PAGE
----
6, No. 2
Children in the Child Welfare System
The number of African American
children in foster care is out of proportion with their numbers
in the general population. Of the nearly 11,000 children in out-of-home
care in North Carolina, almost half are African American, although
blacks make up approximately 27% of the population 19-and-under
across the state.
Some people believe
the cause of this situation is a complex web of economic and societal
factors that extend far beyond the child welfare system. They argue
that, because these factors put black families at risk, it makes
sense that black families have a higher degree of involvement with
child welfare. Given the circumstances, the argument goes, the system
is serving African Americans well.
To support this
conclusion, they point to the tangible benefits the system provides
black children. Studies have shown that receiving child welfare
services reduces a black child's risk of incarceration and death
by homicide and increases his chances of receiving mental health
and medical care when he needs it.
disagree with this view. They believe the child welfare system is
failing black families. To support their view they point not only
to the numbers of black children in foster care, but to the overall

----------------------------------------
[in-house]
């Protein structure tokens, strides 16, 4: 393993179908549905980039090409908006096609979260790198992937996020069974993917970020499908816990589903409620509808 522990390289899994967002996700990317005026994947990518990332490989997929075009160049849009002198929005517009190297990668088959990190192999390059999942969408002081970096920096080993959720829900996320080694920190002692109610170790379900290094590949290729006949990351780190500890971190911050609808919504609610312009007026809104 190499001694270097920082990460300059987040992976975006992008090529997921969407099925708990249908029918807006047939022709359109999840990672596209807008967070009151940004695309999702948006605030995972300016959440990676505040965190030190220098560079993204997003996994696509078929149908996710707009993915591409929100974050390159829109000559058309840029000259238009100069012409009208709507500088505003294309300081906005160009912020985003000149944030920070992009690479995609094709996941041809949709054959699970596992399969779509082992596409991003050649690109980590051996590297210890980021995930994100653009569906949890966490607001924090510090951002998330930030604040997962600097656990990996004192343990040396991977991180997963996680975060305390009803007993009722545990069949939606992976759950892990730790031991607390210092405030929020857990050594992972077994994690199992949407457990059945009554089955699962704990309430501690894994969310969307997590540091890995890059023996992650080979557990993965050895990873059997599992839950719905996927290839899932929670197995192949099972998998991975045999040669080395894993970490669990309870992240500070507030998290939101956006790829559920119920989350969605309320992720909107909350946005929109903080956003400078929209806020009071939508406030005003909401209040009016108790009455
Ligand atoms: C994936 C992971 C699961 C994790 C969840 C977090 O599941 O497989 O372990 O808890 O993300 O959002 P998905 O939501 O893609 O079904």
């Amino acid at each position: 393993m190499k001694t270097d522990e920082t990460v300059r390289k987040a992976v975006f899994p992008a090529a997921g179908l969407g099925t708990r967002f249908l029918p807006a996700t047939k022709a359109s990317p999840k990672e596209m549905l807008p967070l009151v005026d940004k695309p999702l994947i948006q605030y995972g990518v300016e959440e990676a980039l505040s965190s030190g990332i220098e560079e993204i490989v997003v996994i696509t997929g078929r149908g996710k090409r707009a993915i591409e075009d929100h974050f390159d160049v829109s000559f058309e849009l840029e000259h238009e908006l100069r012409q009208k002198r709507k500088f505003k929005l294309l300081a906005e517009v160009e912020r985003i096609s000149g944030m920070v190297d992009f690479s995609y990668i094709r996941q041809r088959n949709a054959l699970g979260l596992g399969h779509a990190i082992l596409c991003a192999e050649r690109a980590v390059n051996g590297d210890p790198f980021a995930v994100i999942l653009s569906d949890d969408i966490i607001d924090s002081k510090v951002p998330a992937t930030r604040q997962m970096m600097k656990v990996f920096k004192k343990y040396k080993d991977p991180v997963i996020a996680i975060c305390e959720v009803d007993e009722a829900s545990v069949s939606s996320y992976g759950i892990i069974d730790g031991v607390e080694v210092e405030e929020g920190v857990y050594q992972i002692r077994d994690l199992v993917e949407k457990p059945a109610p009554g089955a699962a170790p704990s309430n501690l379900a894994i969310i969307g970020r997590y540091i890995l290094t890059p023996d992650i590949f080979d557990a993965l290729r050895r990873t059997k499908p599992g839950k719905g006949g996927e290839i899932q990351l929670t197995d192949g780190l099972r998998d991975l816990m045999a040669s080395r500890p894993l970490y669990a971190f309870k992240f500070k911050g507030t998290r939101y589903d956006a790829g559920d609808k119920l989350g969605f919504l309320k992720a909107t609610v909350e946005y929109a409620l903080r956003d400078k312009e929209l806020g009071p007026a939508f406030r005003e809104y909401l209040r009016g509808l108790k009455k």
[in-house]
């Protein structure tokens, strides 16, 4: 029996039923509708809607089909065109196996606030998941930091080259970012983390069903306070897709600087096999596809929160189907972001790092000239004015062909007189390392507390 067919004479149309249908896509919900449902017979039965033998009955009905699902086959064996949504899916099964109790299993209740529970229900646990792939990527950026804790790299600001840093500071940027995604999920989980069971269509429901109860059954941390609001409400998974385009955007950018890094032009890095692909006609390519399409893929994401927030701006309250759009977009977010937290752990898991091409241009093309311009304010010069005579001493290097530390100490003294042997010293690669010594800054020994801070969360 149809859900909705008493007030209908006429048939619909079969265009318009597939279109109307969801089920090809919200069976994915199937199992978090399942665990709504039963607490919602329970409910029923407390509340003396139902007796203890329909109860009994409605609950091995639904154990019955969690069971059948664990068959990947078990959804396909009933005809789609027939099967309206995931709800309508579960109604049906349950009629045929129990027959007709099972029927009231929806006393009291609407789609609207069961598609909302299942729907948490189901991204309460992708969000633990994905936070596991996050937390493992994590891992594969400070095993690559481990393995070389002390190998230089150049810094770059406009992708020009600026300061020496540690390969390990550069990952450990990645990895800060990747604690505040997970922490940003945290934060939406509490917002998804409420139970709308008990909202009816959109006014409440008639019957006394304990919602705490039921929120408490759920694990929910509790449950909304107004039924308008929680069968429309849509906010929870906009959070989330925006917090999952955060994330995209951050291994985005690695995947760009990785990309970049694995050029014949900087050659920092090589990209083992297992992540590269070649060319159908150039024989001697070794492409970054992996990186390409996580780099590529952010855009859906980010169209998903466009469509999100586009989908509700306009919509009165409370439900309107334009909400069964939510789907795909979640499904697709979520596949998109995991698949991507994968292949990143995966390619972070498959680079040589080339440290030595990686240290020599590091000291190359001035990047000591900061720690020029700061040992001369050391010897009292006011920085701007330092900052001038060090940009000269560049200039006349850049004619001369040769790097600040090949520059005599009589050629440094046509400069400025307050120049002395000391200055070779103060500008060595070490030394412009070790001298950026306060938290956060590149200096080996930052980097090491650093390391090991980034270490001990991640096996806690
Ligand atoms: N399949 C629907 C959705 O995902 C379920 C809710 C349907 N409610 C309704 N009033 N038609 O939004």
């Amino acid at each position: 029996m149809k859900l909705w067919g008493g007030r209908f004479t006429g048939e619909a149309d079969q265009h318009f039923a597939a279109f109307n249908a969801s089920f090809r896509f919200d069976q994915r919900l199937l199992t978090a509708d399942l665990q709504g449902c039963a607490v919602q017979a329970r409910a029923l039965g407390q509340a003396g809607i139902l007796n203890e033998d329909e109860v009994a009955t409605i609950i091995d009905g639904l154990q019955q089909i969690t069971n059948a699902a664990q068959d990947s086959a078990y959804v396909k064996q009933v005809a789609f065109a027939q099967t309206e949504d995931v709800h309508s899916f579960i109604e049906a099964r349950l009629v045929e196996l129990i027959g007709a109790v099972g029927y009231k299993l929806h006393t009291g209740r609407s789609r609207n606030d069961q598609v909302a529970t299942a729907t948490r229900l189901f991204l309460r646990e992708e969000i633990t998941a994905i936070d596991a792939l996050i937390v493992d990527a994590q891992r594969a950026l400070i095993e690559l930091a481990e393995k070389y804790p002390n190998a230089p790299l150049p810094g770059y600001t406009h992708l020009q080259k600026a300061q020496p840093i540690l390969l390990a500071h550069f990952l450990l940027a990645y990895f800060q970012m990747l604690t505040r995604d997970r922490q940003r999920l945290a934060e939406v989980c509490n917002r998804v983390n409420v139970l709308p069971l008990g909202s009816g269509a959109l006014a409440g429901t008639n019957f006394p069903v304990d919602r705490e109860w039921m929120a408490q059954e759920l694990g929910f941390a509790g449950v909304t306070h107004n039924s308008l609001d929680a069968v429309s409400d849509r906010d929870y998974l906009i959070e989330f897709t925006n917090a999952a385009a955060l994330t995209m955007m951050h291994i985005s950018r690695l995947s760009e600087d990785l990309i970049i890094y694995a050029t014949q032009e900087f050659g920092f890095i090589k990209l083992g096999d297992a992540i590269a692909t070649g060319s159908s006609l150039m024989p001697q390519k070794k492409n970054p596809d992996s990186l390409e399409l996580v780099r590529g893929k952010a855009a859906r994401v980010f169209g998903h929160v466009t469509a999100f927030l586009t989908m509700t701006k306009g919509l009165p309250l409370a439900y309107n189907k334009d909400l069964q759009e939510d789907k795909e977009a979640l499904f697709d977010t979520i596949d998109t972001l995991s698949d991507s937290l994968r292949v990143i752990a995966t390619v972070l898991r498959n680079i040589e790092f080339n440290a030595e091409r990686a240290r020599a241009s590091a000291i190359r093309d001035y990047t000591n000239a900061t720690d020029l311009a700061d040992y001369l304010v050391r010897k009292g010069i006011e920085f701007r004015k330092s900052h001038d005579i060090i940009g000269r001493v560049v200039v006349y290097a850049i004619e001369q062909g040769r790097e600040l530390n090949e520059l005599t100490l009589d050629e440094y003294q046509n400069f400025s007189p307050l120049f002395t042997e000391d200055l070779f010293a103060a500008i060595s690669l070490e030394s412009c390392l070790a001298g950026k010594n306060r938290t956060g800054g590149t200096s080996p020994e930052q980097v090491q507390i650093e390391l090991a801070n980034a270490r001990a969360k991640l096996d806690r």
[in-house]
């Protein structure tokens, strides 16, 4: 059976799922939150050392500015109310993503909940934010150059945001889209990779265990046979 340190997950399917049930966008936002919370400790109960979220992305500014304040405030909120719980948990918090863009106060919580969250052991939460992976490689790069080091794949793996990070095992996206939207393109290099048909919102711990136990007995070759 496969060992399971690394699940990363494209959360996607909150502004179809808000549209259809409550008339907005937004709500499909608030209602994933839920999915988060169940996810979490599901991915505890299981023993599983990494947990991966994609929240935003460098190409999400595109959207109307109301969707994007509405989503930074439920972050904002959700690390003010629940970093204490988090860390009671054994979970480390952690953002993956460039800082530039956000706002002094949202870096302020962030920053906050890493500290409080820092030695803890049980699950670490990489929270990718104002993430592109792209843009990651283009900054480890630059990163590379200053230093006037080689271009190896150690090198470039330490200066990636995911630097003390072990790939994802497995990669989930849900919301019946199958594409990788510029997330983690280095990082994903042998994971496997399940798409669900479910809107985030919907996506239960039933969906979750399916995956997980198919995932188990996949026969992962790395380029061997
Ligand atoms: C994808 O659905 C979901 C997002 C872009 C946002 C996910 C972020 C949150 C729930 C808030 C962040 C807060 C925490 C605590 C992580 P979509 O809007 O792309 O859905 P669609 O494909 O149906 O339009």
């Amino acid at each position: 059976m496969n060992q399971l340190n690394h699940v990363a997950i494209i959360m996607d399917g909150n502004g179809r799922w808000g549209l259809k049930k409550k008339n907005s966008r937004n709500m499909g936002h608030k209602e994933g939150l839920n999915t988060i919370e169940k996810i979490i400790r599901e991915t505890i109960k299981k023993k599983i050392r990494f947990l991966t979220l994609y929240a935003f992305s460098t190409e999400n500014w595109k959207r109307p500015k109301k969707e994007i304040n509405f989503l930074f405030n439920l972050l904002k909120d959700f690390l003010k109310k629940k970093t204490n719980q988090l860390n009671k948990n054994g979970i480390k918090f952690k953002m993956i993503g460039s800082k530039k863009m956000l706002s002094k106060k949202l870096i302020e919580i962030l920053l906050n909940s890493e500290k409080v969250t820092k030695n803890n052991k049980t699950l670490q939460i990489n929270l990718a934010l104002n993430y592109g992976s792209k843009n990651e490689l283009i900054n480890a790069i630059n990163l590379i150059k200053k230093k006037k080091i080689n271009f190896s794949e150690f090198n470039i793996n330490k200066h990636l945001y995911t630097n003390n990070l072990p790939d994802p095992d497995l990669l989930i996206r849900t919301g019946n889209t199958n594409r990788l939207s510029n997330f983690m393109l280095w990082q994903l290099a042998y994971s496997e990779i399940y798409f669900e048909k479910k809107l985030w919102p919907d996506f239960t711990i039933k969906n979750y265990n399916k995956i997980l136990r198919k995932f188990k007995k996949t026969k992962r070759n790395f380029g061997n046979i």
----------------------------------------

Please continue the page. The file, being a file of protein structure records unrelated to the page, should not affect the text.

experience African Americans have in the system. Studies have shown
that, compared to others, black parents are more likely to have
their children placed in out-of-home care, to receive fewer services,
and to have their parental rights terminated.
Once in foster
care, black children generally spend more time there than other
kids. They experience fewer visits with their parents and siblings.
If the plan is adoption, African American children usually wait
longer for an adoptive home.
All these things,
critics say, are clear signs something is wrong with our system.
To fix it they call for progressive, culturally sensitive laws,
policies, and practices. If the system reformed itself, they argue,
the number of African Americans in foster care would decline to
reflect their numbers in the general population.
cannot resolve this debate. It can, however, provide you with facts
about kids of color in foster care in North Carolina, discuss laws
and policies related to this topic, and suggest strategies for working
with African American families and children.
We hope this information
will inspire you to reflect on how this issue relates to your practice,
to discuss it with your peers, and to reaffirm your commitment to
make a difference in your community every day.
Additional resources related to this topic: